Concours Tips

by Demetrios Mirissis, Metro New York Region (from PORSCHE POST)

Spring is nearly upon us. Porsches are coming out of their cocoons. Metro members are preparing them for the various events coming up: Autocross, Track, Rally and, of course, Concours. Here is where I come in. If you read on, you will come to many concours tips geared toward novice participants. But I must give credit where it is due. Metro’s Concours Guru, Charles Mekeel, and I sat down for brunch on a recent Sunday with Henry Hoeh to discuss some ideas about the sport. Thanks to you both, guys.

What do Judges look for?

  • Before judging begins, every car is “perfect.” Judges look for imperfections and deduct points.
  • Preparation: Cleanliness, absence of scratches, dings and dents. A stone chip that was touched up will fare better than one on which no effort to repair had been extended. Stuff happens, but you can’t ignore those chips. The judges won’t overlook them.
  • PCA judging is “Hands On.” Expect to have your car’s engine probed, its seat cushions parted, and the storage compartment checked for dirt and debris.

What should, or should not, be in the car?

  • Whatever came with the car from the factory should be in the car. This includes owner’s manual, spare tire, tool kit, jack and air compressor (if factory supplied).
  • Take out anything not supplied by the factory: After-market mats, maps, tissues, loose change, radar detectors, CDs, cellular telephones, etc.

Most Common Mistakes

  • Lack of knowledge about what will be judged.
  • Not emptying the glove compartment.
  • Attempting to prepare and clean the car the day before an event. You are supposed to be competing in a show, not trying to sell the car to a neighbor.
  • Too many novices focus 90% of their efforts on polishing and waxing, and the other 10% on whatever there’s time left to work on.
  • Spending too much time on the shiny areas and not enough in obscure places (e.g., pedal cluster).
  • Applying too much dressing to seats and tires (a huge pet peeve of mine). If a judge runs a hand across the dashboard and it comes up greasy, oily, or messy, expect points to be deducted.

Human Nature and Judging

  • Properly trained judges tend to go to the same places on each car. Know your car, but more importantly, know your judges. Follow them around your car. Watch them at work. The judge will know you are focused and care about what’s going on, not off looking at everyone else’s car. You can learn much by watching a judge walk around your Porsche. But do not distract the judges, which might imply an attempt at deception.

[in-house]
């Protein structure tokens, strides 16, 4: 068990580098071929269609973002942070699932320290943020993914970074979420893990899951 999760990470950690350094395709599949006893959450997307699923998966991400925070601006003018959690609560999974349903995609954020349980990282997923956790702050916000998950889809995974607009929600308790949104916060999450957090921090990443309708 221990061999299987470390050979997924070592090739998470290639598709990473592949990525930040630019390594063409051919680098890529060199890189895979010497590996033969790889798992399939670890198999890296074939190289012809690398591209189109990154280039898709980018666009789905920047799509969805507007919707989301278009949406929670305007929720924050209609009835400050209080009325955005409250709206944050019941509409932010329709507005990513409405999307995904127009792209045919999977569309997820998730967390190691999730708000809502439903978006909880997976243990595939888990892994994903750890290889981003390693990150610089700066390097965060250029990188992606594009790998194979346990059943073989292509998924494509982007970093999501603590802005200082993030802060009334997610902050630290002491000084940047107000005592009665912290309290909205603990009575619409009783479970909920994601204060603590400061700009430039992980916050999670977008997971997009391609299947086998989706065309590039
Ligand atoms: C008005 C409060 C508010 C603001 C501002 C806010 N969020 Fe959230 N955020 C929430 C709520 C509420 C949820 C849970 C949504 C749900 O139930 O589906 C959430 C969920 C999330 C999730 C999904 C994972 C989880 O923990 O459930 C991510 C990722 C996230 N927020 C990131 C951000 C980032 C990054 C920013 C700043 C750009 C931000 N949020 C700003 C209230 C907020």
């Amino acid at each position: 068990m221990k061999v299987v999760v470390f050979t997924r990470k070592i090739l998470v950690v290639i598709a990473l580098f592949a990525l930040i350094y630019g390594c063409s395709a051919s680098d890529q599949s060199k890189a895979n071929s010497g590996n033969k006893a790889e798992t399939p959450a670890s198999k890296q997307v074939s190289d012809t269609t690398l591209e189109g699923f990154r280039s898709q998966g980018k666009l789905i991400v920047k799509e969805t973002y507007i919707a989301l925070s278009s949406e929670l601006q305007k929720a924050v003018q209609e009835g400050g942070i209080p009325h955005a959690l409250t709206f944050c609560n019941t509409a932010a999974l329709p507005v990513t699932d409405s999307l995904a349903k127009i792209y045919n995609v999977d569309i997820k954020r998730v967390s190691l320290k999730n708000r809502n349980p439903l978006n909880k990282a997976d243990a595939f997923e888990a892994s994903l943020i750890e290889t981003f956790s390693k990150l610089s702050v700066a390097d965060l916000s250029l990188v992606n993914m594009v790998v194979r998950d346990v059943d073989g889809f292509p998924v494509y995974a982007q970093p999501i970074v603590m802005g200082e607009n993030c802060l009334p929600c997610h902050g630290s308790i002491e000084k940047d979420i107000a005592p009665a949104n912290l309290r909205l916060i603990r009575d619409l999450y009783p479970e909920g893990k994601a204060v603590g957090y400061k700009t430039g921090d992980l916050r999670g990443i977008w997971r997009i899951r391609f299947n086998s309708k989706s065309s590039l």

• First impressions count. Make sure your car is shiny as the judges walk up to it. This is the only time the shine will have a subconscious effect since only the exterior judge will look at it carefully and even then, really will be looking past the shine into the paint itself. When the doors are opened. does the interior smell like leather or will an aroma reminiscent of Kentucky Fried Chicken overwhelm the interior judge? This judge will appreciate it if you open the windows a bit to let the car air out. Judges do not like to be uncomfortable. After all, they are volunteers and not being paid to do this job.
  • Judges are human. They occasionally make errors, so check your score sheets when returned.
  • Be smart enough to avoid antagonizing the judges. Some of the same crew may judge at the next event you enter. Try to remember that this is a competition but still needs to remain on a friendly level. Many of the people against whom you compete are your friends.
  • Finally, be patient. At the end of the day, everyone is tired, anxious to get the award ceremony over and go home. Determining the winners does take time, but don’t try to hurry the scorers. Let them work in peace The sooner they can arrange the order of finish and give out trophies, the better. And always remember to keep the shiny side up.